Why Fornaroli will never be able to play for the Socceroos

Bruno Fornaroli celebrates a goal for Melbourne City Source: Getty Images

Bruno Fornaroli’s dreams of playing for the Socceroos will remain just that after it was confirmed that he is ineligible to play for Australia.

The Melbourne City striker was quoted in a News Limited article on Wednesday as saying that he was wanted to play for Australia if he stays in the country long enough to secure citizenship, which would be possible in 2020 – five years after he arrived.

There is little doubt that Fornaroli, if eligible for Australia, would be the nation’s first-choice option heading into this World Cup and possibly even in 2022, given the paucity of elite strikers.

However, both CONMEBOL and FIFA have confirmed that because Fornaroli played for Uruguay at the 2003 under-17 South American championships in Bolivia, he is only eligible for two countries at senior level – Uruguay and Italy, with whom he also holds a passport.

International football regulations expert James Kitching said under current FIFA law, that Fornaroli hasn’t been capped by Uruguay’s senior team is irrelevant.

“Anyone who participates for a national representative team in any official competition (organised by FIFA or a confederation) is ineligible to participate for any other national representative team, subject to a limited number of exceptions,” he told The World Game.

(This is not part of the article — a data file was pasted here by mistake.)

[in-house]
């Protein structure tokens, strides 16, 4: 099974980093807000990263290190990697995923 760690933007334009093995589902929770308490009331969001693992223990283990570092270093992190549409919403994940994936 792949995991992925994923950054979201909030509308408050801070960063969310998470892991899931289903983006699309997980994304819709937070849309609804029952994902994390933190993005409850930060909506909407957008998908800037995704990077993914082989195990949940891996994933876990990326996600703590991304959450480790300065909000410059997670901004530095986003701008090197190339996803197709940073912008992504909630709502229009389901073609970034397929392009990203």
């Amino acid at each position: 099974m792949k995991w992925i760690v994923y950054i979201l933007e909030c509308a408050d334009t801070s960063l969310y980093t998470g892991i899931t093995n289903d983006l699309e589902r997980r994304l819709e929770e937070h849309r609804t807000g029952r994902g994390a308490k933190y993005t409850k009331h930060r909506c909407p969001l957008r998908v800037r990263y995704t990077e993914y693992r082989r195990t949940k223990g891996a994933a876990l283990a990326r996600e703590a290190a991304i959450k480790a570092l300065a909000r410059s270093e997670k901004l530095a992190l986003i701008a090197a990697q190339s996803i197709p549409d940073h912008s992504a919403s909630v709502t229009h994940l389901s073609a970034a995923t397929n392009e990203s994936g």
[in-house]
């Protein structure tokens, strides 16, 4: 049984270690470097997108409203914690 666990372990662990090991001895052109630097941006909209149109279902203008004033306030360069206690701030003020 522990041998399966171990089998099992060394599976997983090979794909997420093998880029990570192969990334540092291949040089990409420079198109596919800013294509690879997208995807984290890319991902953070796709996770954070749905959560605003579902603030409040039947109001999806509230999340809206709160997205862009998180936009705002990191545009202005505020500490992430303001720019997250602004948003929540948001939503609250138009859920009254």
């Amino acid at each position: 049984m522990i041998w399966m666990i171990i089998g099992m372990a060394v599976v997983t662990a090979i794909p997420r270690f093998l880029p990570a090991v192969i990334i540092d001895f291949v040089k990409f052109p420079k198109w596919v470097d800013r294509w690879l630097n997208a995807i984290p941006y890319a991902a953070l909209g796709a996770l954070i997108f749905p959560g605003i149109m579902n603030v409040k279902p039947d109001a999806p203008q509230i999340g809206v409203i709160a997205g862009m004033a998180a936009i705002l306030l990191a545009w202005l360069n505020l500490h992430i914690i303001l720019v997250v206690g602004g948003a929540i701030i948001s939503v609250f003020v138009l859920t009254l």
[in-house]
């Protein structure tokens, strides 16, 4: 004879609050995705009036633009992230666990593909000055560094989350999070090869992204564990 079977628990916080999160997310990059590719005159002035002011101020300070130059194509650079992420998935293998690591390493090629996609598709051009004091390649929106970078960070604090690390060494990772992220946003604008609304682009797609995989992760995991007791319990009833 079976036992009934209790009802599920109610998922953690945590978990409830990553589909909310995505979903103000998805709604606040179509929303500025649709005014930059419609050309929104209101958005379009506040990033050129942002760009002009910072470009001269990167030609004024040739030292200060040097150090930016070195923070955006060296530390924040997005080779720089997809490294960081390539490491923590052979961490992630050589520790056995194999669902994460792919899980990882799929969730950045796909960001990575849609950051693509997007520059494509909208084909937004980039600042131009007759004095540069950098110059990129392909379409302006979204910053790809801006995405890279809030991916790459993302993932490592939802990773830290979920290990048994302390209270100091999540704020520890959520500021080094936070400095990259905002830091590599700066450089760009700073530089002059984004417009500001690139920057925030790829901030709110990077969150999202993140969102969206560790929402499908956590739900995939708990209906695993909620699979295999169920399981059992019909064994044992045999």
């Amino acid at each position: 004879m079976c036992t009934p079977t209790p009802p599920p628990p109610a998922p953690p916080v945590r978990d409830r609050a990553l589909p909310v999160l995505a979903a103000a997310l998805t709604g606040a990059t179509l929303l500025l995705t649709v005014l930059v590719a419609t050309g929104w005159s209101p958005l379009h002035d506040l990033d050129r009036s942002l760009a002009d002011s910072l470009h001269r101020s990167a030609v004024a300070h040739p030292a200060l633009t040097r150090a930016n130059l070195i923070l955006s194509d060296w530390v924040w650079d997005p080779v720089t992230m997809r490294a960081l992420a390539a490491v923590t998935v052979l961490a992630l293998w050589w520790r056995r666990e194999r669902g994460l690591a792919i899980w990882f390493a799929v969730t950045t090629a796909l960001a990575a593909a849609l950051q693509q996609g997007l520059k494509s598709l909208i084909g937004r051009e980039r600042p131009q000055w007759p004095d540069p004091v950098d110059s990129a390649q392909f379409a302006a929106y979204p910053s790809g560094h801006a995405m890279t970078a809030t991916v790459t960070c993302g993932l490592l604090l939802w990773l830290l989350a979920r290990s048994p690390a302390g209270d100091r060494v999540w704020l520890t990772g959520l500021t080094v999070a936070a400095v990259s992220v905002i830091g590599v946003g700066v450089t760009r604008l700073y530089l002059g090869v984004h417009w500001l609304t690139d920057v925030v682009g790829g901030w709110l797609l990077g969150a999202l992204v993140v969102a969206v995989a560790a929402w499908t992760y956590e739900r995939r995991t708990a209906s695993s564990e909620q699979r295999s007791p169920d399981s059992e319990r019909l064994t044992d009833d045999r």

“The most utilised exception is where a player has never played for the 'A' national senior representative team and only played for youth national representative teams. The player is only permitted to switch sporting nationality if they held the nationality of their new national representative team at the time they first participated for their former youth national representative team.

“In layman's teams, if Fornaroli participated for a Uruguayan youth team in any FIFA or CONMEBOL competition (including qualifiers), he needed to have held Australian nationality on the date of his first match in such competition in order to be eligible to switch sporting nationality.

“Australia has already been through a similar case with Adama Traore, who had played for the Ivory Coast’s under-17 team but had no Australian nationality at the time. More famously, England couldn’t call up Mikel Arteta because of his youth career with Spain.”

Picked alongside future Adelaide United midfielder Francisco Usúcar and champion goalkeeper Fernando Muslera, Fornaroli’s most notable contribution during the under-17 tournament was scoring in the 4-0 group stage romp over Venezuela.

While they qualified from their initial group, which also contained Chile, Ecuador and Brazil, they failed to advance from their second stage group (featuring Brazil, Argentina and Colombia), ultimately finishing fourth.

Kitching, who recently left his position as the Asian Football Confederation's head of legal to start a consulting company, also pointed out that the buzz around Adelaide United midfielder Isaías playing at the World Cup for Australia was also misguided.

“Unfortunately, he will miss out by a matter of months, if not weeks. Because Isaías doesn't qualify through heritage, he would need to have lived continuously in Australia for five years after turning 18,” he said.

“His five years arrives in July 2018, during or after World Cup. But he will be eligible for the 2019 Asian Cup.”